Gas Connectors

Gas Connectors and Hoses

Make sure the gas connectors and hoses for your restaurant equipment meet health and safety codes.

As a chef, your main focus in the kitchen is simply cooking good food because let’s face it, you’re really good at it. If you’re lucky enough to open your own restaurant, you know there’s a lot more on your plate than just cooking. Between managing employees, getting customers in the door and passing regular health inspections, you also have to play “Mr. Fix It" when things break.

In this buying guide, we’re going to focus on one heavy hitter in your kitchen: restaurant equipment. If any of your restaurant appliances utilize gas, you need to know what kinds of gas connectors and hoses you need to buy (and install) to meet health and safety codes. Proper and secure gas connections not only prevent leaks, but also stay put when cleaning in and around large pieces of equipment.

Put down the knives and strap on your tool belt, because your DIY side is about to come out.

As you would expect, much of the health and safety codes surrounding gas connectors and hoses include: reducing fire risk, improving kitchen efficiency, reducing foodborne illness and promoting kitchen performance (Tom Stroozas CFE, 2007). Many of these issues are a result of improper cleaning regimens, which can lead to excessive buildup of oil, grease and other flammable materials. Not only do these materials pose a serious fire hazard for your kitchen, but can also result in food contamination and attract insects and rodents. Up until recently, most (heavy) restaurant equipment sat on immobile legs, and was connected with hard-piped gas connectors; this made it tricky to disconnect the equipment and adequately clean behind it. Failure to clean your kitchen properly can start you down a domino path of trouble, which is why many inspectors place greater emphasis on the ability to move equipment for routine cleaning maintenance.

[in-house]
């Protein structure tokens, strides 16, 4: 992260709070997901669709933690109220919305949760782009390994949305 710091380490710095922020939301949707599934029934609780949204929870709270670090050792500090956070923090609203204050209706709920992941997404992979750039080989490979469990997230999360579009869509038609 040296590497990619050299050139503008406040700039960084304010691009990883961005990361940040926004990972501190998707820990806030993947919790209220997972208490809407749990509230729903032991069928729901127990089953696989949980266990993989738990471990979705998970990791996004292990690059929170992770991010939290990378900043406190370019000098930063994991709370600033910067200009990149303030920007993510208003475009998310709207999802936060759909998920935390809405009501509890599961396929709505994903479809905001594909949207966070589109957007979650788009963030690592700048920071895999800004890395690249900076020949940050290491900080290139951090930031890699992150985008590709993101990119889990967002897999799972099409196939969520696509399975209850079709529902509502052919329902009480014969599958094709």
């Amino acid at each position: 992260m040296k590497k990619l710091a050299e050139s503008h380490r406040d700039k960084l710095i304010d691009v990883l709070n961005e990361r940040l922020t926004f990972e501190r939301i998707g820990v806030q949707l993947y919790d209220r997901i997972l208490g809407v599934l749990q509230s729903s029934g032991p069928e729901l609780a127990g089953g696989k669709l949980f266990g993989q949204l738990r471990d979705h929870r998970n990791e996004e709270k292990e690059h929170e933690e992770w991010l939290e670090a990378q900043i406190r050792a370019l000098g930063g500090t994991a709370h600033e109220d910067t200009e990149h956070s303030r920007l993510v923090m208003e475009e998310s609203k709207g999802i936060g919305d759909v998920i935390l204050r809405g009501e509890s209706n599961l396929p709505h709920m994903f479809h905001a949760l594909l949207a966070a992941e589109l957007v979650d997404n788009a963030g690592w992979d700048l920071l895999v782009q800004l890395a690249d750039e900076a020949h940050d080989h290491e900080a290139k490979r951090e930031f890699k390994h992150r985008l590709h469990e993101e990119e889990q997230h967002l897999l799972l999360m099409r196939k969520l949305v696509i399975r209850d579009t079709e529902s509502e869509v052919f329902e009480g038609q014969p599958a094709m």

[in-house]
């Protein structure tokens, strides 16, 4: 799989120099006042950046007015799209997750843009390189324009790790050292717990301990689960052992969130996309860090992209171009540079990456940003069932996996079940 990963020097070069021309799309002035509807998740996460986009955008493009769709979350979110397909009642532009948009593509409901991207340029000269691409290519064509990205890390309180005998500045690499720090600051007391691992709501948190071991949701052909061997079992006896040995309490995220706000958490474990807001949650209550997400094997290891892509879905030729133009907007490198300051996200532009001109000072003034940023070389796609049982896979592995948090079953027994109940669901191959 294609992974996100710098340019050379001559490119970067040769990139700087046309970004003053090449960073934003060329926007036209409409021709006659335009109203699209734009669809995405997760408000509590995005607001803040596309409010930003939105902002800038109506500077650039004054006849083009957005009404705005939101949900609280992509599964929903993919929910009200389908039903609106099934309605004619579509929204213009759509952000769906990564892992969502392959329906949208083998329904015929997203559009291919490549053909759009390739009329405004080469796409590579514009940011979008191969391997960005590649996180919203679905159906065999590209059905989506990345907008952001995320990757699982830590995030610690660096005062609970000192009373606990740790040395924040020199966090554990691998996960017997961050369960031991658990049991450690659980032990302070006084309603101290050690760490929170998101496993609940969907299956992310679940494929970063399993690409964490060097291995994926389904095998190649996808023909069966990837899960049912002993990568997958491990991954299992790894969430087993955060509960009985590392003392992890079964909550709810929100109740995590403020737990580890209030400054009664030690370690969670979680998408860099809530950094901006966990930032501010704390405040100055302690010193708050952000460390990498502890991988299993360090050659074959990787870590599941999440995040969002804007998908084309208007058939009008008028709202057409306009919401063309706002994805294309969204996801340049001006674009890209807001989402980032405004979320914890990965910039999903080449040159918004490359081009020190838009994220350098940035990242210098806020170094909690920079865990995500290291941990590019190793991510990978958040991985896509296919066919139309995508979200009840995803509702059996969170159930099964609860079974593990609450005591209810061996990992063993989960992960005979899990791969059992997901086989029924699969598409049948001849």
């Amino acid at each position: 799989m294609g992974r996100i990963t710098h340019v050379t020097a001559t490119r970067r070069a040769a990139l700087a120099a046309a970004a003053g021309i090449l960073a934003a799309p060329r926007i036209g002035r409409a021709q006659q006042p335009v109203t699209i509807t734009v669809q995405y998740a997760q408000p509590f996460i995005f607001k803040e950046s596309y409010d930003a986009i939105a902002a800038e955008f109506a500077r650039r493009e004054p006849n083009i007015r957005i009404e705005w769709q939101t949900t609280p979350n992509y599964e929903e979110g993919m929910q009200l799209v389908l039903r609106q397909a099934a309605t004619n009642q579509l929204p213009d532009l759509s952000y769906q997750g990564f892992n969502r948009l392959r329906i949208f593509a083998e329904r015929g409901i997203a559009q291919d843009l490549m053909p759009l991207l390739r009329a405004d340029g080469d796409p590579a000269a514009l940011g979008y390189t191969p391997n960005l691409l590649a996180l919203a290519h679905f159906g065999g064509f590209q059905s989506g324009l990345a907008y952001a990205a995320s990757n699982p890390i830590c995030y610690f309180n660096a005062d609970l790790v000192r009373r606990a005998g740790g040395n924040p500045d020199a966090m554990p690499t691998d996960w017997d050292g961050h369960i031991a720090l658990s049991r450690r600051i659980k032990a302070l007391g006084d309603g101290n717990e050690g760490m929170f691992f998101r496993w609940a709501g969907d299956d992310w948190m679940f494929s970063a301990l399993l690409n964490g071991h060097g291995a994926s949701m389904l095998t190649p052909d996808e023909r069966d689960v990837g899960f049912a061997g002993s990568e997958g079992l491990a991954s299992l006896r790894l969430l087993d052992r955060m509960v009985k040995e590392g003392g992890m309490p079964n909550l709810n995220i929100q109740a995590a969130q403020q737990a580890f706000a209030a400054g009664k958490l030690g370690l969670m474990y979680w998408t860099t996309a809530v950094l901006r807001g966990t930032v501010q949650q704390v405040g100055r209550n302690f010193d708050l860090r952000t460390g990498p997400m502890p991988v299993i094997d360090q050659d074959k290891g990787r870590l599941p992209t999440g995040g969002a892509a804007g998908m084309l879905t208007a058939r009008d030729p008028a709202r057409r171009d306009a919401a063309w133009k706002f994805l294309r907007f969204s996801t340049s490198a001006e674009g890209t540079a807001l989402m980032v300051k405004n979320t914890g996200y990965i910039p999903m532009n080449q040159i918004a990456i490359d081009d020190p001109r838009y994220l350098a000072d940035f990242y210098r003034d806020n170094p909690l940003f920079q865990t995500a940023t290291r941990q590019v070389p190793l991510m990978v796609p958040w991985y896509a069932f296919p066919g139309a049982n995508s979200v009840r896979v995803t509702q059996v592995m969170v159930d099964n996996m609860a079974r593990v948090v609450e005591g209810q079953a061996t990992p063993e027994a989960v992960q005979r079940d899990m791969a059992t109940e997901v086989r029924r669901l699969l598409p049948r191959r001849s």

As a result of code-required cleaning priorities, more commercial kitchens have made moveable gas cooking equipment a priority. Many restaurateurs discovered that utilizing casters for heavy restaurant equipment made cleaning tasks easier, and thus they were able to follow a specified routine more regularly. They soon found, however, that moving equipment on casters wasn’t possible with a hard-piped connector.

Enter the flexible gas connector.

Flexible gas connectors have long been used in residential settings for home kitchen appliances. However, like most residential equipment, these connectors were not designed for the repeated movements and heavy use seen in commercial settings. As a result, these residential connectors damaged the structural integrity of the connector, which would eventually lead to gas leaks. And remember, as with your equipment itself, steer clear of using residential gas connectors or hoses in your commercial kitchen. Should disaster strike, the evidence of non-commercial grade products could put your insurance claims at risk.